It may take a while before a definitive technique for intraoperative neurovascular imaging is developed. Ideally, a suitable neurovascular imaging technique should have both high spatial and temporal resolution and should allow itself to be incorporated harmoniously within surgical techniques. The alternatives presently available allow compatible integration within the OR setting, precise anatomical resolution, or real-time accuracy, but not all three simultaneously. However, several technological advances suggest that an ideal system is possible in the future. Features such as fiber-optic and microscope miniaturization allow imaging techniques, previously exclusive to the bench top, to be made portable[118]. The use of a single optical fiber as both the illumination point source and detection pinhole, in combination with tissue-specific fluorophores and handheld confocal systems, is currently being tested in neuroimaging and brain tumor surgery[119]. A synergy between these high-resolution optical systems and the other systems reviewed above may provide definitive surgical imaging tools in the near future.

Electroencephalography (EEG) is often considered the "golden standard" in neurology. However, EEG monitoring is inadequate for questions regarding co-localization of electrical activity and changes in oxygenation and blood flow resulting from metabolic activity[120122]. Thus, for such applications and measurements optical recordings may actually be more adequate and also applicable to monitoring or localizing foci of particular neurological disorders. The goal of the current brain optical imaging studies will be to translate recent findings into clinical practice.

Conclusions

We have reviewed a wide range of in vivo optical imaging techniques and explored their many important applications in studying the cerebral neurovascular functions. We have further provided insight into the fundamental basis of many in vivo optical imaging techniques and highlighted important considerations for their practical implementation. We hope that this detailed review will aid researchers who are interested in either using or developing in vivo optical imaging techniques to understand the key aspects that should be considered when acquiring measurements or analyzing data. We have surveyed the huge body of literature that discusses studies in which in vivo optical imaging technologies and systems have been used successfully in ground-breaking and fundamentally important research and applications in cerebral neuroscience. The development of in vivo optical imaging techniques represents a rapidly expanding field that is continually evolving to embrace new technologies and clinical applications.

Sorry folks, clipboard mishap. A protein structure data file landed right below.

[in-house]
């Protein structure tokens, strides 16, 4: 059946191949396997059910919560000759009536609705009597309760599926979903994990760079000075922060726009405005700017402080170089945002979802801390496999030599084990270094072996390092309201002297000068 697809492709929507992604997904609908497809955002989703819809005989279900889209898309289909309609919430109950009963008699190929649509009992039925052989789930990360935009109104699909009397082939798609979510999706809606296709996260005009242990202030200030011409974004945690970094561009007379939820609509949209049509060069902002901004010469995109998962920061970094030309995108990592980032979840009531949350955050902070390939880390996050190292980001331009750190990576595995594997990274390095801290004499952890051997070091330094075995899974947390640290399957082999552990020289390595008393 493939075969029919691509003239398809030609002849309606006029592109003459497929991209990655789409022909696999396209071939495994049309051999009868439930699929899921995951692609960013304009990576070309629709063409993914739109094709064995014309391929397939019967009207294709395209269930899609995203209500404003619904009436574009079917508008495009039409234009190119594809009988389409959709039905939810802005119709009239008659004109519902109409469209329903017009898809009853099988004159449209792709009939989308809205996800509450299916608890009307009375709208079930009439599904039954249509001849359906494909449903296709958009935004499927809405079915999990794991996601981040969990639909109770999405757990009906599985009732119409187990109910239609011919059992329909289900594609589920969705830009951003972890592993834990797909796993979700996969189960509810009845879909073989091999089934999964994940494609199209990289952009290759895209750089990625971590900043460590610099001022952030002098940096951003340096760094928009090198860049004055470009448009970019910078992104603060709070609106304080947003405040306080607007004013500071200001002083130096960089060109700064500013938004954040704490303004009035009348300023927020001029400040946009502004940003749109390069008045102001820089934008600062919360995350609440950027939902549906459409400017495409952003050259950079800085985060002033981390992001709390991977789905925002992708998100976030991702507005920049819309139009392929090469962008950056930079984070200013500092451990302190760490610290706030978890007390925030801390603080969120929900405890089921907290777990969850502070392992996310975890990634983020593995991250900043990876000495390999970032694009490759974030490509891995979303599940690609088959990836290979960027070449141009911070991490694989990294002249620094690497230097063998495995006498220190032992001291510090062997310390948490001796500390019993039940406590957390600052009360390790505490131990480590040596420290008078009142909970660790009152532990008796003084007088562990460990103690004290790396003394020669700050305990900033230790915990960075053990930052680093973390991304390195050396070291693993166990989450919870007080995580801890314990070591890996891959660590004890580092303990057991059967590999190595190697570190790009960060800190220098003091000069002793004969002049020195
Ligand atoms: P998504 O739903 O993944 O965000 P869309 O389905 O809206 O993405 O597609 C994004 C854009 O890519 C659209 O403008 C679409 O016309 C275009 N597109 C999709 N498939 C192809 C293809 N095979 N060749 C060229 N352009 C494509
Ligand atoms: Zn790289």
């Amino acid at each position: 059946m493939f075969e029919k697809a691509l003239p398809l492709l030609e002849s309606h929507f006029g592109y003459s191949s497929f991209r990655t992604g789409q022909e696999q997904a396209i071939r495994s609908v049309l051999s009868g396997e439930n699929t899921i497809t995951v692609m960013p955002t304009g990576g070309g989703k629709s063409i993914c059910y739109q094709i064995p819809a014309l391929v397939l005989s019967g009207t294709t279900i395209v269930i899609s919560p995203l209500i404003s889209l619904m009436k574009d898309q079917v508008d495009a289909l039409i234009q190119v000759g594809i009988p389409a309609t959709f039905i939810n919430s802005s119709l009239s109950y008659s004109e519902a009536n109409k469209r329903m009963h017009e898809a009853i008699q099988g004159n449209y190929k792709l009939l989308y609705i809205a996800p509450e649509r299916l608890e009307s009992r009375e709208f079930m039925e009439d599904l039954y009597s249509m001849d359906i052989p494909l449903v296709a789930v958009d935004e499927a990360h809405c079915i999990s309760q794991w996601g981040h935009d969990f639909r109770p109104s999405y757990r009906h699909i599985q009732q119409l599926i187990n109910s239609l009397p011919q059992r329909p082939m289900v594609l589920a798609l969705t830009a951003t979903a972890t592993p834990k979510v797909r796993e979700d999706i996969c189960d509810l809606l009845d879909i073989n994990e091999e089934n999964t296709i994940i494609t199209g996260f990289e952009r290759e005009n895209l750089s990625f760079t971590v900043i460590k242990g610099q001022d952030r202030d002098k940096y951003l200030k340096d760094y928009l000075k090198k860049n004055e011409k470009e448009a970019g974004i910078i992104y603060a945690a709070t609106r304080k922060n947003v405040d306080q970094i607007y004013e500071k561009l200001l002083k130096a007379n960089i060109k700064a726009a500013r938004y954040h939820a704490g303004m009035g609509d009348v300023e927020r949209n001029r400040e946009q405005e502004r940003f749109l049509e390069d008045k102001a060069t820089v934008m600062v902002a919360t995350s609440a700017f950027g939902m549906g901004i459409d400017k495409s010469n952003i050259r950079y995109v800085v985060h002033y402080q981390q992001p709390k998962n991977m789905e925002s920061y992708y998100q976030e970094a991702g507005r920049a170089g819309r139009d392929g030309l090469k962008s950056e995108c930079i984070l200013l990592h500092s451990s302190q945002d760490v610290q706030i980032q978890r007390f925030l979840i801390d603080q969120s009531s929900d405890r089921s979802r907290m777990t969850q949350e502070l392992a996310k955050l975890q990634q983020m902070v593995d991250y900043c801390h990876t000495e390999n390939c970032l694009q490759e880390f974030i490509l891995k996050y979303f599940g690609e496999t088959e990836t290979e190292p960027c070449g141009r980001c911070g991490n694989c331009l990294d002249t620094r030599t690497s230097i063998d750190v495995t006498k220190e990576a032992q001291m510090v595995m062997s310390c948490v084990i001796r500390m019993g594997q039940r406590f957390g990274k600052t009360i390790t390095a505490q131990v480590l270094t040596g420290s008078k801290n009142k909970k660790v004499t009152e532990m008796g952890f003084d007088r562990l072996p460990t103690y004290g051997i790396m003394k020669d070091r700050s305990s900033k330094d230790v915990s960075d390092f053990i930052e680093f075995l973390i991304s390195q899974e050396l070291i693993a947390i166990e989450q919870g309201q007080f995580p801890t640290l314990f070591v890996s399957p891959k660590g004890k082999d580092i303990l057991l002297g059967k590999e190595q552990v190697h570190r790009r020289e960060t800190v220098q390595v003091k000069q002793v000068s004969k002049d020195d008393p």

Notes

Declarations

Acknowledgement

The authors thank the National University of Singapore for supporting the In-Vivo Optical Neuroimaging Group at the Singapore Institute for Neurotechnology (SINAPSE) under grant number R-711-000-026-133. The authors also thank those who kindly provided permission for the reproduction of the figures found within this review paper.

Authors’ Affiliations

(1)
Singapore Institute for Neurotechnology (SINAPSE), National University of Singapore
(2)
Department of Anatomy and Neurobiology, University of Maryland School of Medicine
(3)
Department of Electrical Engineering, National Tsing Hua University
(4)
Department of Emergency Medicine, Changhua Christian Hospital
(5)
Department of Physical Medicine and Rehabilitation, Chang Gung Memorial Hospital and Chang Gung University
(6)
Department of Biomedical Engineering, National Yang Ming University
(7)
Department of Biomedical Engineering, Johns Hopkins University